Stop Downloading Google Cloud Service Account Keys!

Service Accounts, OAuth2 and You

For some background, almost every change you want to make in Google Cloud from creating a GKE cluster to reading from a GCS bucket is handled using an API. This API is authenticated using the OAuth2 protocol, which basically means there’s a short lived (1 hour default) access token attached to every authenticated request. If you’re familiar with the whole “Sign in with Google” popup, that’s OAuth2 hard at work authenticating you with your Google credentials. Once you’re authenticated, an access token is attached to all your API requests whether you’re using gcloud, terraform, SDKs, or the console. In Google Cloud, we use a lot of automation and web services which similarly need those tokens, but robots aren’t very good at opening browsers and typing in passwords so they need some sort of verifiable identity. Enter Service Accounts.

Short lived tokens FTW!

Remember how I said that if you have the Service Account’s private key, you can sign a JWT token and be granted an API access token? Well there is a way to do that without ever needing to download the key.

gcloud container clusters get-credentials my-cluster
WARNING: This command is using service account impersonation. All API calls will be executed as []
gcloud config set auth/impersonate_service_account \
gcloud container clusters get-credentials my-cluster
# Other gcloud commands :)
#!/bin/bashIMPERSONATE='gcloud config set auth/impersonate_service_account'impersonate() {
echo "Impersonating $sa"
case $1 in
gcloud config unset auth/impersonate_service_account
echo "Usage: Updates impersonated service account"
echo " gsa [gke|admin|clear]"
$ gsa gke
Updated property [auth/impersonate_service_account].

$ gsa clear
Unset property [auth/impersonate_service_account].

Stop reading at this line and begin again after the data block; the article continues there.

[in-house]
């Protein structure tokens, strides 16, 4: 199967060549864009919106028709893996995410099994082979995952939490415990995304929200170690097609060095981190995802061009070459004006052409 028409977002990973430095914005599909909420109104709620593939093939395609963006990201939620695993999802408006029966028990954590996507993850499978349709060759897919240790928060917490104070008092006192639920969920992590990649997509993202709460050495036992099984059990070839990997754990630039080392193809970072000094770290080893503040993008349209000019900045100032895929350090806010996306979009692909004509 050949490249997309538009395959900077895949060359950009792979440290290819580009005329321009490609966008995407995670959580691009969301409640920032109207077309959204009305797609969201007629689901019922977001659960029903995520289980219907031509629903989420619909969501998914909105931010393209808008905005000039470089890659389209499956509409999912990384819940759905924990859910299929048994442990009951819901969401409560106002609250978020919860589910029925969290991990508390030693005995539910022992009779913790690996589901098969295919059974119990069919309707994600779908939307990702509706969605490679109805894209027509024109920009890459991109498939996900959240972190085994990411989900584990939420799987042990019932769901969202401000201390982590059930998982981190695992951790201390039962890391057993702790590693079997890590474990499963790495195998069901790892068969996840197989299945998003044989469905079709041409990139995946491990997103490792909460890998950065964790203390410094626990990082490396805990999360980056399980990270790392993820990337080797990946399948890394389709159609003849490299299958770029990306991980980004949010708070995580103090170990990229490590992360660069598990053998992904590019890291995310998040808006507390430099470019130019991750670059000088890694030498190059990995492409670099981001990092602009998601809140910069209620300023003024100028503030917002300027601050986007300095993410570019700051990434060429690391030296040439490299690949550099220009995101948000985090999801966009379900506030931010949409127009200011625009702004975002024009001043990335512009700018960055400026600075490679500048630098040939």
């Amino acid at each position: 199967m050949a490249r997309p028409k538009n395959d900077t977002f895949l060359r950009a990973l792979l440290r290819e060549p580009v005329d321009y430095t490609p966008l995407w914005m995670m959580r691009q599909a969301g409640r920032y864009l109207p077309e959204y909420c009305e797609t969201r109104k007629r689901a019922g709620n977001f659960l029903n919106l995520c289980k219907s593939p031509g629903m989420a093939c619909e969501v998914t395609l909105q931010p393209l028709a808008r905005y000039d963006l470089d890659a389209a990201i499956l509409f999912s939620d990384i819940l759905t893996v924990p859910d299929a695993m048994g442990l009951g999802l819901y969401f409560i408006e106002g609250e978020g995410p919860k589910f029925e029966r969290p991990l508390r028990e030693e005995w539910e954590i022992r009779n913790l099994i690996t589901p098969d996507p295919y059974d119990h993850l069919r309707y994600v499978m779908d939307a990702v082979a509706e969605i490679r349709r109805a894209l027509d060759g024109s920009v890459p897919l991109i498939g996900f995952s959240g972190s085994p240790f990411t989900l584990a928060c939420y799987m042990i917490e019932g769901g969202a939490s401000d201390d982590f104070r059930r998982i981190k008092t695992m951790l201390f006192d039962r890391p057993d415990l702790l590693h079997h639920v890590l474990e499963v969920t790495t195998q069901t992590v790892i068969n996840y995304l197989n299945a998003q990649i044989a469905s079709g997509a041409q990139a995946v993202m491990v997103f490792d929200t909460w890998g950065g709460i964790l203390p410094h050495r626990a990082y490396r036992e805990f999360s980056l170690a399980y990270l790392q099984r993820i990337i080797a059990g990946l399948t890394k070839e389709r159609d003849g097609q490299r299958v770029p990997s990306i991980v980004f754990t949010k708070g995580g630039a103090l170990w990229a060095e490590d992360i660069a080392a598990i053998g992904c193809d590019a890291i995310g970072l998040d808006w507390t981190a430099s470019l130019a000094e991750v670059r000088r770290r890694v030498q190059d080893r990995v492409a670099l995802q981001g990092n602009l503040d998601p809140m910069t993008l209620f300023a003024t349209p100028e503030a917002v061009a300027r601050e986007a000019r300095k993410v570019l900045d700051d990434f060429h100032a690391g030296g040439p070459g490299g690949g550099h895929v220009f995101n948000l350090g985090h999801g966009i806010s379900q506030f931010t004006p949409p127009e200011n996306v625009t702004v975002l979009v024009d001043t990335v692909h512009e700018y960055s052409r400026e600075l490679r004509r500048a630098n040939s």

What about Terraform?

We’ve spent all this time talking about a better way to consume service accounts through gcloud but what about the very common use case of Terraform? For development purposes, we need to test our infrastructure as code somehow. Thankfully, the google terraform provider supports directly passing an OAuth2 token as an environment variable. All you have to do to get this token and tell Terraform about it is this:

export GOOGLE_OAUTH_ACCESS_TOKEN=$(gcloud auth print-access-token)
terraform apply
Example Makefile supporting impersonation with Terraform

Attribution and Logging

The SecOps folks may be thinking, how do I attribute and audit actions taken by a user impersonating a service account? In Cloud Logging, every API call executed by a service account that has been impersonated has the following structure within it:

"principalEmail": "",
"serviceAccountDelegationInfo": [
"firstPartyPrincipal": {
"principalEmail": ""
authenticationInfo: {
principalEmail: ""
serviceAccountKeyName: "//"


There are some use cases where downloading a service account key to your workstation is necessary, but they are not the norm. Keeping secrets like this short-lived locally should be the goal, the same way we should enable MFA and not use hunter2 as our password. For the obvious cases where service account keys must be downloaded to use GCP resources from your datacenter or another cloud, I’d recommend taking a look at HashiCorp Vault which has a plugin to checkout short-lived service account keys.

Next Steps



Get the Medium app

A button that says 'Download on the App Store', and if clicked it will lead you to the iOS App store
A button that says 'Get it on, Google Play', and if clicked it will lead you to the Google Play store